“And Jesus, looking at him, loved him, and said to him, ‘You lack one thing…’” (Read Mark 10:17-22)
We all have love-hate relationships with tests. We love it when we pass, and we hate it when we fail. Imagine taking a test where you think you totally aced it. You are the first to bubble in your Scantron, and you don’t even have to default to the answer “C” on questions you may not know. You quickly and confidently turn in your test without checking your answers, only to get the results the next day: F (0%). What happened? It wasn’t that you didn’t know a lot of the content, or that you didn’t study hard, but overlooked a foundational first step—you skipped a line and started in the wrong place; your answers didn’t match the right question, so all of them ended up being wrong. Because you started off wrong, everything else was off.
In this passage of Scripture, we read about a man who pursued many things in life. From the Gospel accounts, he is described as being a ruler, who was young and rich. He had it all: money, possessions, and power—everything that our society values and pursues. But, like failing the Scantron test, something was off. Although he did many things, he was lacking something foundational to what matters most: a true and living faith in God. He worshiped a false god, and because of this idol in his life, his spiritual life was out of order. The rich young ruler was not as good as he thought, and Jesus exposed his idols—wealth, money, and possessions. He ruled over many things, but his possessions ruled him.
Money itself wasn’t the problem, but rather, it was the problem of his heart—he found his worth and value in temporary riches rather than finding his identity in Christ.
Apparently, this rich young ruler was also religious. He ran to Jesus, bowed before him, and very pointedly asked what he had to do to inherit eternal life. The problem though, was that he thought he could do something to receive salvation; he thought he aced the test and was good enough to go to heaven. But Jesus responded by saying that only God is good, implying that this young ruler was standing in the presence of the only true good man to live—the Messiah, who perfectly obeyed God’s will and law. And Jesus, looking at him with love, told him to remove his idol by exchanging his earthly pleasures for eternal treasure. Jesus called him to get down from his own throne and to follow Jesus; to die to self and find life in Christ; to let God be the ultimate ruler.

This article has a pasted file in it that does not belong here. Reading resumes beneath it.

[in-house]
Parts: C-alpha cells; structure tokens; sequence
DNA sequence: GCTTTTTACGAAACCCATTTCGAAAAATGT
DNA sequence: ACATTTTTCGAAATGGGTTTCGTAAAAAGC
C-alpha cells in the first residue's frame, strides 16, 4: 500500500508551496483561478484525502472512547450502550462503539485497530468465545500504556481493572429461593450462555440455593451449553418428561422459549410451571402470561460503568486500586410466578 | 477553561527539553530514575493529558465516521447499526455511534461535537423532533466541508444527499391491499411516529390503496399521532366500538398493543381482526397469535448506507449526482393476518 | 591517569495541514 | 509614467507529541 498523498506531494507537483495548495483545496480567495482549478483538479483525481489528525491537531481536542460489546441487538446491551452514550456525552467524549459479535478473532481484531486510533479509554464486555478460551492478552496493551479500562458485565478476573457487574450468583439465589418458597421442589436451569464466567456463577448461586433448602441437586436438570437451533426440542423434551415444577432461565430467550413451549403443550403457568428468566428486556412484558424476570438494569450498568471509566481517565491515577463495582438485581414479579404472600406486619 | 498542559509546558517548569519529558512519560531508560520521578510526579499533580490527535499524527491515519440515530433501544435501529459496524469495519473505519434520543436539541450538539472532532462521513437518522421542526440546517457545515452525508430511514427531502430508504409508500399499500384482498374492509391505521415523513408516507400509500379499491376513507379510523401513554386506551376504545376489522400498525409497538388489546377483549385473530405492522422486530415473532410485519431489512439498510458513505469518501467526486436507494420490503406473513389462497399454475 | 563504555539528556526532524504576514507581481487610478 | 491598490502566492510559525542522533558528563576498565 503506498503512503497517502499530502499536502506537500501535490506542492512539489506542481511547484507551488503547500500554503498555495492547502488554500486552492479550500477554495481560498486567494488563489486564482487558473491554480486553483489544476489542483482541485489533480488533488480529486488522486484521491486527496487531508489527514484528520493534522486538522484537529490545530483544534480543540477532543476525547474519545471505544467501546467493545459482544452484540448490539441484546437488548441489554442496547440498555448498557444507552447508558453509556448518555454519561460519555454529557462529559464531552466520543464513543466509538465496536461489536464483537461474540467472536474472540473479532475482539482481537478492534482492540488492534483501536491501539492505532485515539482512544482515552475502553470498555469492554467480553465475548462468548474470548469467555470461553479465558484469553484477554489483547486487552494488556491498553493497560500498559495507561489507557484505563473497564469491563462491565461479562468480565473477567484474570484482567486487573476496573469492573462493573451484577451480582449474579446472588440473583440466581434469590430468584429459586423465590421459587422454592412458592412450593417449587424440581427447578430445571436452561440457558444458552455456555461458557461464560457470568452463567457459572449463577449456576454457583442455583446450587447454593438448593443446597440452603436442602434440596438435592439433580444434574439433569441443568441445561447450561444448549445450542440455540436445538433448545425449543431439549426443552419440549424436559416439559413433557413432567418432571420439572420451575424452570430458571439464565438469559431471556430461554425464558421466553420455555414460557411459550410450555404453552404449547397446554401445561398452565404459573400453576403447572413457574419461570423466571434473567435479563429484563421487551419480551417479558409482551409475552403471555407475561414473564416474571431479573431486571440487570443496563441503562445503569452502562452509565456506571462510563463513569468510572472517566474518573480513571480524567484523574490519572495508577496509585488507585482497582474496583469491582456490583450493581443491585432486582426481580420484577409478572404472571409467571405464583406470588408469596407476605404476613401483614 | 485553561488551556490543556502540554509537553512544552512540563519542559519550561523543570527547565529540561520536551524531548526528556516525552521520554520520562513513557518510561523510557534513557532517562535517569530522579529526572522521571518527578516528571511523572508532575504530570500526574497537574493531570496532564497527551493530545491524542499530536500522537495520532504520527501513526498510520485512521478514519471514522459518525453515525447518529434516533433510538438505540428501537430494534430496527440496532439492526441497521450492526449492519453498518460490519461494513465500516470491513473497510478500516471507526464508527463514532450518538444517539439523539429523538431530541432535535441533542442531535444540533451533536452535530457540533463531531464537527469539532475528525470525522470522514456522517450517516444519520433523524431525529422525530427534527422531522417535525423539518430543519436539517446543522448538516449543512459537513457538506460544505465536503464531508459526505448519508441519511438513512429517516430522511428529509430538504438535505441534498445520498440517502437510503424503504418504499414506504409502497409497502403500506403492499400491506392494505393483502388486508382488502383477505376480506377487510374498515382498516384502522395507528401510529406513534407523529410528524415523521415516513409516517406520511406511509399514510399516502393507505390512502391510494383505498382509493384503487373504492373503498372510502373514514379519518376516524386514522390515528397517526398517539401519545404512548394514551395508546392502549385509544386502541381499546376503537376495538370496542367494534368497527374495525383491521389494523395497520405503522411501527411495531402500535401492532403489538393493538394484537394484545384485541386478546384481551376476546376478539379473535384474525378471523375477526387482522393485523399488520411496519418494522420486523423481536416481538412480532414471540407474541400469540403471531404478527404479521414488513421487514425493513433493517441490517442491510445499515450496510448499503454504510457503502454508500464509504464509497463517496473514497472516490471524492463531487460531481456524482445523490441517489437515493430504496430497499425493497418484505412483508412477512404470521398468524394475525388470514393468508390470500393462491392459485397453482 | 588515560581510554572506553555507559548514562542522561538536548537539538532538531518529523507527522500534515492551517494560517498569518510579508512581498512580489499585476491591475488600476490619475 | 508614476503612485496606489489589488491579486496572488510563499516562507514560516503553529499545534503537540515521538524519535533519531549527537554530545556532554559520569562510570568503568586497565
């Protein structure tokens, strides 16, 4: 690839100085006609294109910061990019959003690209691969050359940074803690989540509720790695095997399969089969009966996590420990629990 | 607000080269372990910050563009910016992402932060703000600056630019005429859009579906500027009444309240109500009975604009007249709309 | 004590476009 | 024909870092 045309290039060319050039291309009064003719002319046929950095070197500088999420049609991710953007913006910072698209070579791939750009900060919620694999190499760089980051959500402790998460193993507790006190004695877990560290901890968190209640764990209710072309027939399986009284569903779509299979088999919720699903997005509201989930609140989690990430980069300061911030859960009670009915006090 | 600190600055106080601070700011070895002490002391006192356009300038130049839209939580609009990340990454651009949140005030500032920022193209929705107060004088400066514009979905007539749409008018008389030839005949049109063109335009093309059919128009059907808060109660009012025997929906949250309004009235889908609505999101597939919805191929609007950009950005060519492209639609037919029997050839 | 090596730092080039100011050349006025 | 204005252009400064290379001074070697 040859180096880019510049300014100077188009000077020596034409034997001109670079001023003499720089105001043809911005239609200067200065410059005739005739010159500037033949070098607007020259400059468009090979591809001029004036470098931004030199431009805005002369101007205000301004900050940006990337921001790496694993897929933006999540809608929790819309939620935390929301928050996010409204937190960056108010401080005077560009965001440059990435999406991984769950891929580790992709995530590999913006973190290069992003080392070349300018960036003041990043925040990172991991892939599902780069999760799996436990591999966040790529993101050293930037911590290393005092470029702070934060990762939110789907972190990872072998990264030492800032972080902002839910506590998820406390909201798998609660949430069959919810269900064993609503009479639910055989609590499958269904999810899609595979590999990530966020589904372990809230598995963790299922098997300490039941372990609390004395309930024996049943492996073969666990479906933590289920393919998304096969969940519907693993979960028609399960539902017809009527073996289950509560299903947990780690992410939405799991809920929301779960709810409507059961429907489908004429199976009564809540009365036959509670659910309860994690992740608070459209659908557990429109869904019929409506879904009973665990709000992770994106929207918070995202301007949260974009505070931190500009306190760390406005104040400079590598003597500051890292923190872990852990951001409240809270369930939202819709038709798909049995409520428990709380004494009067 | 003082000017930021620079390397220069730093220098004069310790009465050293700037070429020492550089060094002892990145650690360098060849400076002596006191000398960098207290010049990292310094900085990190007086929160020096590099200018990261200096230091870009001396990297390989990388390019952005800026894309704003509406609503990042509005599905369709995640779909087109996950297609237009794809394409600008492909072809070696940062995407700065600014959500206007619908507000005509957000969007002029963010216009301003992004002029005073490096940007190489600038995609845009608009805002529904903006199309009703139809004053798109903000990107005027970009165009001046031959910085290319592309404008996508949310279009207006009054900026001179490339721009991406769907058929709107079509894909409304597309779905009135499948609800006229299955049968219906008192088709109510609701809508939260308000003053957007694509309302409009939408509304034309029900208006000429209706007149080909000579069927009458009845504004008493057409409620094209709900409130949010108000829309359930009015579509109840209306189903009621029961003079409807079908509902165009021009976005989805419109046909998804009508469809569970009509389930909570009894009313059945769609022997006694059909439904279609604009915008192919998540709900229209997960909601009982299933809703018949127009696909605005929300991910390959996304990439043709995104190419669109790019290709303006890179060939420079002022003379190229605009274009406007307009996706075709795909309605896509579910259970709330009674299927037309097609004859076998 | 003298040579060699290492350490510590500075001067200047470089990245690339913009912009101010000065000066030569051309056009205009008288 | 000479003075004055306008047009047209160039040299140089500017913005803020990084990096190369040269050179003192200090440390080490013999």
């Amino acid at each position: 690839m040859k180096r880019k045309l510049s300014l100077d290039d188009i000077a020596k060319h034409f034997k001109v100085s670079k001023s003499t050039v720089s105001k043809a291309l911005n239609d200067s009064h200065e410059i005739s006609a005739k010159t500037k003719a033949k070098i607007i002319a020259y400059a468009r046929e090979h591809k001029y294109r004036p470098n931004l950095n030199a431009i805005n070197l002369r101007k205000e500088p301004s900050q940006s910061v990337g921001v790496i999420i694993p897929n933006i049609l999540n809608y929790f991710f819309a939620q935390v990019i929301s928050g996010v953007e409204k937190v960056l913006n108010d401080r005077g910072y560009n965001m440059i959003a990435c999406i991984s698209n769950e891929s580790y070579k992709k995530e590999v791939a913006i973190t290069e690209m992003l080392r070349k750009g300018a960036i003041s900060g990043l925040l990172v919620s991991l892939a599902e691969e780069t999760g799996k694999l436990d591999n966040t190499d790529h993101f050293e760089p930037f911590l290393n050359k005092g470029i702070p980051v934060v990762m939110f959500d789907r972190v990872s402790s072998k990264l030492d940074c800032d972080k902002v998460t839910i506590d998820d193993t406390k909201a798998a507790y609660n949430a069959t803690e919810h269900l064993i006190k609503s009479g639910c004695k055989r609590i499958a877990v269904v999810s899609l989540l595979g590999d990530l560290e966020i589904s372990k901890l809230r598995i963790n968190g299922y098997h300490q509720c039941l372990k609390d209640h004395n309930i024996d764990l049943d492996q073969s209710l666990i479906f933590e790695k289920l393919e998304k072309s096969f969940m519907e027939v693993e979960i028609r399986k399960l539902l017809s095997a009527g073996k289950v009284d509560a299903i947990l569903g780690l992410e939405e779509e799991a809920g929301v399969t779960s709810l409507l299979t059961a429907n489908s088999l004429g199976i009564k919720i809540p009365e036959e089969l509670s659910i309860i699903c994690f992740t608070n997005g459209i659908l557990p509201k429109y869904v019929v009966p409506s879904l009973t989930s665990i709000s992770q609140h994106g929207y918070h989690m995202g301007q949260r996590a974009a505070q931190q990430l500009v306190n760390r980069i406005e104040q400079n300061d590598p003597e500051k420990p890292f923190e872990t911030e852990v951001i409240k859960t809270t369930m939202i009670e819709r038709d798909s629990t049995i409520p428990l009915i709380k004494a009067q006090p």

The rich young ruler wouldn’t give up his idol: “Disheartened by the saying, he went away sorrowful, for he had great possessions” (v.22). Although we may not have wealth and power, we have more in common with this man than simply being young. We also have things, or idols, that keep us back from God. An idol is simply anything or anyone that takes the place of God in our lives. If we truly examine our hearts and lives, it’s clear that we’ve taken secondary things—whether they are good and helpful, or sinful and harmful—and have made them ultimate things. We’ve gone after created things to try and find the satisfaction and purpose that only the Creator provides; we’ve replaced the true worship of God for false, counterfeit gods. But Jesus can change all of this.
Like he did to the rich young ruler, Jesus looks at us with love, and he invites us to remove our idols and to follow him. He wants us to find true and lasting worth in God’s gift of eternal life. If you answer to Jesus’ call, you will not lack anything, for faith in Jesus’ life, death, and resurrection provides the ultimate solution for our greatest problem. If we get this wrong, then nothing else will ultimately be right.
Search the Scriptures:
- Psalm 135:15-18
- Jeremiah 2:11-13
- Habakkuk 2:18-20
- Acts 19:18-20
- 1 Timothy 6:9-10, 13
- The rich young ruler had blind spots in his life. He thought he kept the Ten Commandments, but ignored #10, which showed his disregard for #1 (Exodus 20:3, 17). How can we identify blind spots in our own lives so we don’t make the same mistake?
- Money and possessions are not evil in and of themselves. But, they become a problem when they become an idol. How do you know if something is an idol in your life?
- The rich young ruler is the only person in Scripture to approach Jesus only to walk away worse off. Why did he walk away sorrowful? What do you think would have happened if he listened to Jesus?
- Why do people think that they can do something (earn) eternal life? How does the gospel change this belief?